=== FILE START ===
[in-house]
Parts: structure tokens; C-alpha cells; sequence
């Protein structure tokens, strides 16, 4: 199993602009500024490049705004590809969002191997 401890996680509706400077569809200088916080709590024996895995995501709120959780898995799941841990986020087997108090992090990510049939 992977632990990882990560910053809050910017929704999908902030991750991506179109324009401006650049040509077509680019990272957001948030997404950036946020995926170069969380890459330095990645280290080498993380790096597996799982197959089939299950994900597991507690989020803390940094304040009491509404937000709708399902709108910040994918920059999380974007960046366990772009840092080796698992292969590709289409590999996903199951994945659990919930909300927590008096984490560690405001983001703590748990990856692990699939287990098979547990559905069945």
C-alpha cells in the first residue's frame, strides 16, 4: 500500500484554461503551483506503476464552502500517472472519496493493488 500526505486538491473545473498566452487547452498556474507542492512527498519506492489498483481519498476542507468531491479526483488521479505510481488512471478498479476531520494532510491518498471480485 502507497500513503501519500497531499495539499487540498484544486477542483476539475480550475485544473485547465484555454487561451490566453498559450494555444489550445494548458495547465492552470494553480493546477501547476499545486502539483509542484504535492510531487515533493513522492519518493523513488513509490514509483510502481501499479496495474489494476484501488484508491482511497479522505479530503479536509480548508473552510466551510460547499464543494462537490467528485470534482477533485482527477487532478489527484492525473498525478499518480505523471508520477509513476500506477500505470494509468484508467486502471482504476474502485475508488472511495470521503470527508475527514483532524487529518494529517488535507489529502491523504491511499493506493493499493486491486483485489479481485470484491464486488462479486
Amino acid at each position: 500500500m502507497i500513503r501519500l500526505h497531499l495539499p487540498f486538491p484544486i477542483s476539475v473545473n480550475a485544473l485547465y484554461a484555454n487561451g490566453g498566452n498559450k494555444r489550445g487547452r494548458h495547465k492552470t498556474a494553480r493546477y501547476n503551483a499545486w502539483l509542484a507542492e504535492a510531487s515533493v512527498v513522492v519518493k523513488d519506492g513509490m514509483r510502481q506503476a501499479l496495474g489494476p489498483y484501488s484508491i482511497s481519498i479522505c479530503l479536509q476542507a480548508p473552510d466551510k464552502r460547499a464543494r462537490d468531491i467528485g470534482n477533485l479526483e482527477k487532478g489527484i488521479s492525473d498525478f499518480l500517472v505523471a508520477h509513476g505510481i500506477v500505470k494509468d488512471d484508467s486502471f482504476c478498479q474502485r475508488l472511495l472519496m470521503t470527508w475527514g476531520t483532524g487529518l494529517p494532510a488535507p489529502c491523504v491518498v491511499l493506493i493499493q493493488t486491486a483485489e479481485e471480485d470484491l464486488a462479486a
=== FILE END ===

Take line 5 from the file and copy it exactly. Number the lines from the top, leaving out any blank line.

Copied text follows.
Amino acid at each position: 500500500m502507497i500513503r501519500l500526505h497531499l495539499p487540498f486538491p484544486i477542483s476539475v473545473n480550475a485544473l485547465y484554461a484555454n487561451g490566453g498566452n498559450k494555444r489550445g487547452r494548458h495547465k492552470t498556474a494553480r493546477y501547476n503551483a499545486w502539483l509542484a507542492e504535492a510531487s515533493v512527498v513522492v519518493k523513488d519506492g513509490m514509483r510502481q506503476a501499479l496495474g489494476p489498483y484501488s484508491i482511497s481519498i479522505c479530503l479536509q476542507a480548508p473552510d466551510k464552502r460547499a464543494r462537490d468531491i467528485g470534482n477533485l479526483e482527477k487532478g489527484i488521479s492525473d498525478f499518480l500517472v505523471a508520477h509513476g505510481i500506477v500505470k494509468d488512471d484508467s486502471f482504476c478498479q474502485r475508488l472511495l472519496m470521503t470527508w475527514g476531520t483532524g487529518l494529517p494532510a488535507p489529502c491523504v491518498v491511499l493506493i493499493q493493488t486491486a483485489e479481485e471480485d470484491l464486488a462479486a